Working with Wellness Advocate & Essential Oil Educator Rachel Selk, we will be placing diffusers in various classrooms and will have diffusing safety guidelines to support our students and teachers (please click here for the Essential Oil Usage and Diffusing Safety Guidelines). Using only certified pure therapeutic grade oils (doTERRA brand), we will continue to adjust and monitor use so all have positive wellness experiences with the oils. We welcome your thoughts, feedback and any questions you have.
Rachel will also be meeting with the parent committee in October to share details of the program and explore interest in creating opportunities for parents to learn how to safely and effectively incorporate these approaches in the home.
Please feel free to contact me for more information at firstname.lastname@example.org.
Steven Gotfried posted an articleWalk the Walk: Engaging Families with Young Children see more
Walk the Walk: Engaging Families with Young Children
As Susie Wexler and I prepared for our Biennial presentation, entitled “Beyond the Welcome Mat: How to Deeply Engage Families with Young Children,” we realized that we had taken on a new challenge. While we are both seasoned presenters at conferences (not that we do them as a professional career!), Biennial was another story. We had to remember that this conference was not just for early childhood educators – we would be presenting to lay leaders, clergy and program directors as well.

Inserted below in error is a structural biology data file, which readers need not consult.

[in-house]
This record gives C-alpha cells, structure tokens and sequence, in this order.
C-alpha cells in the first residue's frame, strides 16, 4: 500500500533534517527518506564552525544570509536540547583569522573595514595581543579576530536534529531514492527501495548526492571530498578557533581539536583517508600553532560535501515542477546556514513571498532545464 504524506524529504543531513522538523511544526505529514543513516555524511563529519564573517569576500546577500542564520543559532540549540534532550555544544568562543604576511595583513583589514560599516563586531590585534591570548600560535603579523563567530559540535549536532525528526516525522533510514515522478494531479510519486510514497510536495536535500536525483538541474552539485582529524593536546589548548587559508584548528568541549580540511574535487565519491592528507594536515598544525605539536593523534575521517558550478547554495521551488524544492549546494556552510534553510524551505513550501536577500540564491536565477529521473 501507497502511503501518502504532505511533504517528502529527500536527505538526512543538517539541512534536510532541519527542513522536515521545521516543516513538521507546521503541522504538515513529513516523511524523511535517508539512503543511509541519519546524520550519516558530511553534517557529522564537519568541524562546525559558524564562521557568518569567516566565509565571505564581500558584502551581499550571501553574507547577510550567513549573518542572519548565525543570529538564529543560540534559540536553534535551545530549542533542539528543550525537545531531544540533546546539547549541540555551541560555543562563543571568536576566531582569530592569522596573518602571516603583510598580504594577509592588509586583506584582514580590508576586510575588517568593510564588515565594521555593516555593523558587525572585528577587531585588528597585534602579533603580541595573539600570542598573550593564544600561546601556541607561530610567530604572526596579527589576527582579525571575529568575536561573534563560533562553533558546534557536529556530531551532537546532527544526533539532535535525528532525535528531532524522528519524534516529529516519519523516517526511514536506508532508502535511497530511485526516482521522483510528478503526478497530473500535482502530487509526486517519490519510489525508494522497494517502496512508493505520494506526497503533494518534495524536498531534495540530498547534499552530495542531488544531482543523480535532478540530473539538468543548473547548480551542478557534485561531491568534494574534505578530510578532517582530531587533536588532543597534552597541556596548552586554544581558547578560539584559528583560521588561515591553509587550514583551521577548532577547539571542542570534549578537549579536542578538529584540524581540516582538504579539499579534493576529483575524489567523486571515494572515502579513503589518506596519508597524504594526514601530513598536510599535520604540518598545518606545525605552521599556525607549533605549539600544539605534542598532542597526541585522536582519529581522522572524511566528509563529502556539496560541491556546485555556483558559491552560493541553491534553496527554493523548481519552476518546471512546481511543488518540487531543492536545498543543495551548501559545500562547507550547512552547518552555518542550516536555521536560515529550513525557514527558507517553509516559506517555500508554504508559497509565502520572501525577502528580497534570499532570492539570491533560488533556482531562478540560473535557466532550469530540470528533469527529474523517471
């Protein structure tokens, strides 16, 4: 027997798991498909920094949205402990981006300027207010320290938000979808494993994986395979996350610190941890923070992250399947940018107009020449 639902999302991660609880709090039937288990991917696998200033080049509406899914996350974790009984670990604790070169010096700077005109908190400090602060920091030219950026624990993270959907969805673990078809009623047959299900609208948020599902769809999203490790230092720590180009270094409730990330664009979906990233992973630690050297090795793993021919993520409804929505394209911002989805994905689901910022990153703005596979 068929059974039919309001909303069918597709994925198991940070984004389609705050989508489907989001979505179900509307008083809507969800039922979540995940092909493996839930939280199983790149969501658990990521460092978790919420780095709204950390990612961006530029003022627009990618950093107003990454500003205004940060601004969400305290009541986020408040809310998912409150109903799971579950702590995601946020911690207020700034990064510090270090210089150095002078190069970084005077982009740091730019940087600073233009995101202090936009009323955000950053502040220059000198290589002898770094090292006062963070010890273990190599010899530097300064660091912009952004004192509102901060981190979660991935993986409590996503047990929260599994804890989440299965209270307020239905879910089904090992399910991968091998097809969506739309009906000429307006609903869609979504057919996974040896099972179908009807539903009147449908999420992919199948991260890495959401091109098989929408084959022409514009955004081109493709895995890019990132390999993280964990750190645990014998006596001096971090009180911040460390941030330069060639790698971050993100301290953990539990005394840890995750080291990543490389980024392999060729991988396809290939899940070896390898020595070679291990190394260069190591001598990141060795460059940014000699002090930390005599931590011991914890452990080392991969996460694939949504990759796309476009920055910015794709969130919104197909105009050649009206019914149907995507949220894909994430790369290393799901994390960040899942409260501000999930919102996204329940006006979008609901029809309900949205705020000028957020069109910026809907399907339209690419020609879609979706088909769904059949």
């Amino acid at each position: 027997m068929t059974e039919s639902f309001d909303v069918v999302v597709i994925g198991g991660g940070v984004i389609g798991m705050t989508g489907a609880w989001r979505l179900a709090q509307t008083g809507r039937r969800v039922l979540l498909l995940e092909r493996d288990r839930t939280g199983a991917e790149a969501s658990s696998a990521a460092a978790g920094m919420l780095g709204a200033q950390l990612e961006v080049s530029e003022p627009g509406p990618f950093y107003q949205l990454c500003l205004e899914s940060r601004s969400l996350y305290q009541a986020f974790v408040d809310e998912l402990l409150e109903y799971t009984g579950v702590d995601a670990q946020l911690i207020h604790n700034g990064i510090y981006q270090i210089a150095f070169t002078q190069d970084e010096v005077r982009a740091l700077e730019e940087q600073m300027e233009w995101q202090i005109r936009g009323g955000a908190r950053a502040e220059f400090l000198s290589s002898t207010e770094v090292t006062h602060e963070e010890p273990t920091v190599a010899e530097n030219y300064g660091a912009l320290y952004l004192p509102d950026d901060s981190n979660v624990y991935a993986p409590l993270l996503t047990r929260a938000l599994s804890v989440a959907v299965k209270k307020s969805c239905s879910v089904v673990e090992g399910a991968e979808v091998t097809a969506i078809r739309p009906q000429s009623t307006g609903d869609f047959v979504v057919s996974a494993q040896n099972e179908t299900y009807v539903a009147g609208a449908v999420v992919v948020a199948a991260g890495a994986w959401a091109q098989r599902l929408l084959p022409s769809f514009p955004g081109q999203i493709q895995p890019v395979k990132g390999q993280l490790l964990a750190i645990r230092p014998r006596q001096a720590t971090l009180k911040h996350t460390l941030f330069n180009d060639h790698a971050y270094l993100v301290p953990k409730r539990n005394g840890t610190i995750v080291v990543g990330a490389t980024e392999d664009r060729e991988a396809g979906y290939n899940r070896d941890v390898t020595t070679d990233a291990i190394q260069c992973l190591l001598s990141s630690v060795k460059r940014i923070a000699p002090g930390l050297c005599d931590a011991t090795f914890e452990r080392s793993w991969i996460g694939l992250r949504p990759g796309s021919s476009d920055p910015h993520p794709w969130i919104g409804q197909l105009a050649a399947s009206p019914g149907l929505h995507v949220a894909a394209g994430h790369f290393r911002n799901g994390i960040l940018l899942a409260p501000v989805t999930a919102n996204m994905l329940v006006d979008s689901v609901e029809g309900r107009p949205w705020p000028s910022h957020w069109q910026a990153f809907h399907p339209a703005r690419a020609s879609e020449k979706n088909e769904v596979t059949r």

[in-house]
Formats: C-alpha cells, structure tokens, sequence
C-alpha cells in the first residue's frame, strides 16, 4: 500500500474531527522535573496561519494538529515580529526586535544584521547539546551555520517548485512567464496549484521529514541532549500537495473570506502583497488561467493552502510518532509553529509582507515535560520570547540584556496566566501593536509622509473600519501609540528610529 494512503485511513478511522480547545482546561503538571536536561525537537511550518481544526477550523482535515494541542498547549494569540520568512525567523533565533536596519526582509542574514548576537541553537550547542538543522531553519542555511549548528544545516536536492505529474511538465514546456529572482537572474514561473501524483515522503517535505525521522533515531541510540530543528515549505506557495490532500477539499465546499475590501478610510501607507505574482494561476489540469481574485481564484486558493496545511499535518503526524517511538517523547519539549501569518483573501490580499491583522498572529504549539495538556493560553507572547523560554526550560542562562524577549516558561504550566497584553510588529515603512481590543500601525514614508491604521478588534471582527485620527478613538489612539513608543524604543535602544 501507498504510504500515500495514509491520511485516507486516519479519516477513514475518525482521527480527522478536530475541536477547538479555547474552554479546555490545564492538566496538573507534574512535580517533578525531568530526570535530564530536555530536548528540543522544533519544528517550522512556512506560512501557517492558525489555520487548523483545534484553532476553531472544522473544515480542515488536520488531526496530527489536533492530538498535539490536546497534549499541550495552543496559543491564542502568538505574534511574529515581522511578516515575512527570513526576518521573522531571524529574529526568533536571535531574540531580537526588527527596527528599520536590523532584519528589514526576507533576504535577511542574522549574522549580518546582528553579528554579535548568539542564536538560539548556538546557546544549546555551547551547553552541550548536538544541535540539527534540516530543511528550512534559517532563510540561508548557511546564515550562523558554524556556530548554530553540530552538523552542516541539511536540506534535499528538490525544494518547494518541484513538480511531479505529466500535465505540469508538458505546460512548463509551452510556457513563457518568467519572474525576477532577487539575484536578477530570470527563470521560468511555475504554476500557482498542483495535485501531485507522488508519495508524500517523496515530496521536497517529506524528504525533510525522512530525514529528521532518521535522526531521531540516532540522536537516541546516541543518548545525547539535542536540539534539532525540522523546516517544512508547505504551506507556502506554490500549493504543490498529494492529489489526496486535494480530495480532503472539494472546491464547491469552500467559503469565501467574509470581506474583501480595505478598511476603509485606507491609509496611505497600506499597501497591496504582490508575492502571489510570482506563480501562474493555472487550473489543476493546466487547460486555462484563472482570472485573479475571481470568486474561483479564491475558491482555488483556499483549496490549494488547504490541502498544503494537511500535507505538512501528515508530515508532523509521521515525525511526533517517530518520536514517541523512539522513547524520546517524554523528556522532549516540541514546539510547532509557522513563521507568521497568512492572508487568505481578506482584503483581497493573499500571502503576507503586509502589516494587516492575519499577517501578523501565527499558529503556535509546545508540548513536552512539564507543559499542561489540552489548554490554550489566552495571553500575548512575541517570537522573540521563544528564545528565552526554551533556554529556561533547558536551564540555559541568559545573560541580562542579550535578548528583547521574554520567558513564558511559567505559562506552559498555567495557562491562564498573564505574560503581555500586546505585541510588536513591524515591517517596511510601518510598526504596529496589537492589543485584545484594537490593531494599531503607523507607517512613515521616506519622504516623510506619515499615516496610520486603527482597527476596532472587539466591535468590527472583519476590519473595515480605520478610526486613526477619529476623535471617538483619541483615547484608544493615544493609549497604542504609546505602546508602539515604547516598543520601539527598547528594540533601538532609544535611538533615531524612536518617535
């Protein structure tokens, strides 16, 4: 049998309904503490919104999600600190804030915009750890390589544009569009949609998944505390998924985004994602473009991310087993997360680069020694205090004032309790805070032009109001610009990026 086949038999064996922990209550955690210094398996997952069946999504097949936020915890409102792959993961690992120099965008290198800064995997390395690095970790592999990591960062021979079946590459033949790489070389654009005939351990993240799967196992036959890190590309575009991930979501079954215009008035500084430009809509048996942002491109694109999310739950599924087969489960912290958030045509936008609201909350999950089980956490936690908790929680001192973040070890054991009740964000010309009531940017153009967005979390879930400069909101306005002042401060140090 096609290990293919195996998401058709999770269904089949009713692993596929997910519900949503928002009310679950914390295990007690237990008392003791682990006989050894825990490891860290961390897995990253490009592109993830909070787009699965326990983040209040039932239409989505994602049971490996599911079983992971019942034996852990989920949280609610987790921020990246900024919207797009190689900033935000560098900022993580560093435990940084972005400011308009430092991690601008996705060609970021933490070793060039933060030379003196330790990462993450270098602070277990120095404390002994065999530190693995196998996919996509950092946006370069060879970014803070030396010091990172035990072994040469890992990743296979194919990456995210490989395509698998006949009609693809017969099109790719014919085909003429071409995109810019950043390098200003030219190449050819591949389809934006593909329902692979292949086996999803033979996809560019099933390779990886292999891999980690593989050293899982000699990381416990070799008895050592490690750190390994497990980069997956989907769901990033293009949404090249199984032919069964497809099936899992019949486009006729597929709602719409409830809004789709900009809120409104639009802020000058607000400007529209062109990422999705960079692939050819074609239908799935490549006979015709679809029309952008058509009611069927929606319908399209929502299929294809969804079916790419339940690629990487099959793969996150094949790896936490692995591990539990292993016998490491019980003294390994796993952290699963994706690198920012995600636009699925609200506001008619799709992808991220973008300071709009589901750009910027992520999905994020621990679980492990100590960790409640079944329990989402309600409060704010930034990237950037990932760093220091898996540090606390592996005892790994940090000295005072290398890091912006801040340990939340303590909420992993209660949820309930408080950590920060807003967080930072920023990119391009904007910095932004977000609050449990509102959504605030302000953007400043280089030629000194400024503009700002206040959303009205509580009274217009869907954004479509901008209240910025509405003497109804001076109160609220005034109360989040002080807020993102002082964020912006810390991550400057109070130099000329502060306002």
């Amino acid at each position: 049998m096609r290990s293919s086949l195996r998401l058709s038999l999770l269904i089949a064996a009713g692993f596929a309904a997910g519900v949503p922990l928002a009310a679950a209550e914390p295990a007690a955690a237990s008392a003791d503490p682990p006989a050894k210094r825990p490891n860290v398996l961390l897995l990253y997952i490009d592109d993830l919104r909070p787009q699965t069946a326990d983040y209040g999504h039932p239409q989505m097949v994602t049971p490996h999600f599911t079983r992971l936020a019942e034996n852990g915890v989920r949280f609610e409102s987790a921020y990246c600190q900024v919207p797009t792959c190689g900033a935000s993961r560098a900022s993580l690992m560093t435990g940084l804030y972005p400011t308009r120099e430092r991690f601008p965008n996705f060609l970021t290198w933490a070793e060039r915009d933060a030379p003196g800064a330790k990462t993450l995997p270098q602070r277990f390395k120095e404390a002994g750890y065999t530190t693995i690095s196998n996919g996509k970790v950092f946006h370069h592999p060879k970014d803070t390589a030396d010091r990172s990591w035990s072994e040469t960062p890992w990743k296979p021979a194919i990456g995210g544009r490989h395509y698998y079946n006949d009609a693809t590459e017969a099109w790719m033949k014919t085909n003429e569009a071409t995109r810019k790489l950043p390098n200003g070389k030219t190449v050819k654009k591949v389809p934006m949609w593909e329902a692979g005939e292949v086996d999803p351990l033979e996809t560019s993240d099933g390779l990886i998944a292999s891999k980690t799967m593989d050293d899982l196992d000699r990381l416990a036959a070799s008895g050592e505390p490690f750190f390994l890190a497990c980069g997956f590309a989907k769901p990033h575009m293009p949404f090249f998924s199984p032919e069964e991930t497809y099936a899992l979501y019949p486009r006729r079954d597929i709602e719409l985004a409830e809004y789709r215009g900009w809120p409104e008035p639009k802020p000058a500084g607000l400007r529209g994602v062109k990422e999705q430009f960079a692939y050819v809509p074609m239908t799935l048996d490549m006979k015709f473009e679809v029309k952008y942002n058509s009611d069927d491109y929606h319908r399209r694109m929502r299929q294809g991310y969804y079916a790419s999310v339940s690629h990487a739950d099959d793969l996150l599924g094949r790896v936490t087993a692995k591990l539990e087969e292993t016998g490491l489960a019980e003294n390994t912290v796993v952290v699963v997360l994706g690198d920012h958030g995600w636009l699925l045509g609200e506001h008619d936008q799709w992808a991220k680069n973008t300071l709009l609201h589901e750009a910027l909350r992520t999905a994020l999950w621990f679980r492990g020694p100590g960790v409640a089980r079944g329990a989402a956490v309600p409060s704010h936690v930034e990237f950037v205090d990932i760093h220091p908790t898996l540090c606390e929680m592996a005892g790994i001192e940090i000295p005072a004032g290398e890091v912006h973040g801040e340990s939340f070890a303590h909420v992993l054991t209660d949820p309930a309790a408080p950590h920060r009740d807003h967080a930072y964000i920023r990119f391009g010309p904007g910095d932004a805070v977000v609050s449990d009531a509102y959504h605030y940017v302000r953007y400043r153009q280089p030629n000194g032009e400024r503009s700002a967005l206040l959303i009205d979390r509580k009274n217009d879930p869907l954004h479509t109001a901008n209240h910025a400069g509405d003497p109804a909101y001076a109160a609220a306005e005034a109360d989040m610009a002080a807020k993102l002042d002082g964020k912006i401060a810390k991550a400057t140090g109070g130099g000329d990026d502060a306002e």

The two of us, mentored by the incredibly patient Nancy Bossov, needed to stay focused on the end result -- how can one say in an hour that which has taken a lifetime of experience to understand? To this end, we did more than “talk the talk” – we “walked the walk” as well. In our presentation, we talked about what it feels like to be welcomed in. We talked about what makes a welcoming space. We also made sure to create a welcoming space. There was a greeter at the door and food options for gluten-free, dairy-free, and sugar-free diets. We included some salty and some sweet, some chewy and some crunchy, and explained that this is how you make people feel that you’ve gone the extra mile to take into account their individual needs.
Pens and cards were available for those who wanted to take notes, and a PowerPoint was made for the visual learners. We used two different approaches to explain best principles in early engagement, and the play between the two presenters allowed for different voice modulations and expression---to help everyone keep the energy up.
We are happy to share that the presentation was well-received. Attendees asked thought-provoking questions that represented the diversity of the group, and we all had the chance to learn together.
Check out the slideshow that accompanied the Biennial Presentation, “Beyond the Welcome Mat: How to Deeply Engage Families with Young Children.”